DP: He just realized what he was doing simply wasn’t working, whether it was the playcalling or the personnel running those plays. Obviously the change from Jake Rudock to C.J. Beathard was huge, but for whatever reason, Ferentz had a revelation after the TaxSlayer Bowl. He looked in the mirror and changed. After 17 years, I think it’s really impressive for a coach to do.
Playcalling has been better, but not drastically different. The main difference is the execution. In addition to quarterback, Iowa’s also upgraded at running back (not to downplay Mark Weisman’s solid career, but he was a fullback playing running back for three years), strong safety and a few other spots. Guys getting a year better has helped tremendously, too.
TSD: It certainly hasn’t been pretty or convincing at times, but Iowa has, week after week, figured out a way to win, and there’s something to be said for that. That being said, we’ve seen a lot of different faces of the Hawkeyes this season, from the team that allowed 35 to Minnesota to the team that blew away a really good Northwestern team. Where did that inconsistency come from? Which kind of performance do you think is more indicative of the “true” Iowa team?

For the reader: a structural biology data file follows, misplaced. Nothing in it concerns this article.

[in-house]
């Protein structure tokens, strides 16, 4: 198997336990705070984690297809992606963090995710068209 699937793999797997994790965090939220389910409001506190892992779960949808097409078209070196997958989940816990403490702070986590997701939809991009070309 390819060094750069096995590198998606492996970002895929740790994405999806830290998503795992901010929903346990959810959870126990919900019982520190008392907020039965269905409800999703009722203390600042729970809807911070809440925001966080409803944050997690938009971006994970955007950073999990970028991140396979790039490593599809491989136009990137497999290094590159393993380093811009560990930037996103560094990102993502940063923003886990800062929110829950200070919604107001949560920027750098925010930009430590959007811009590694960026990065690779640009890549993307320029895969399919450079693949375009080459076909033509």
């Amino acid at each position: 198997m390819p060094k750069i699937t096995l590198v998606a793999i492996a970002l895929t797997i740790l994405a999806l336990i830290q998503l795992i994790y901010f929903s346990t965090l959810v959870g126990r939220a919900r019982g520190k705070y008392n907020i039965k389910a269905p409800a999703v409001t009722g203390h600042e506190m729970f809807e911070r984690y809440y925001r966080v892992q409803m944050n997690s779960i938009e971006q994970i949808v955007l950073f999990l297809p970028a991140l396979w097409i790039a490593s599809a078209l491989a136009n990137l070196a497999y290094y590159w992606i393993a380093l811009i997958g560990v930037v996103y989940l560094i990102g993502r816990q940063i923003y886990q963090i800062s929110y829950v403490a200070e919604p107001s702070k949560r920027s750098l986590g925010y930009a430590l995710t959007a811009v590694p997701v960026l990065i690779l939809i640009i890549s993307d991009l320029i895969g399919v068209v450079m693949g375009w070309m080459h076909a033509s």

DP: Probably somewhere in between. I think Northwestern just didn’t show up for the Iowa game, and really hasn’t impressed me at all since after the ‘Cats lost to Ohio State in primetime in 2013, but that’s another conversation. Anyways, I don’t think Iowa is 30 points better than Northwestern, but it’s still superior. After LeShun Daniels Jr. busted off a big run at the end of the Minnesota game to put Iowa up two scores with about 1:30 left, the Hawkeyes started playing tight, a kind of “don’t blow this” moment, and the Gophers walked down and scored right away.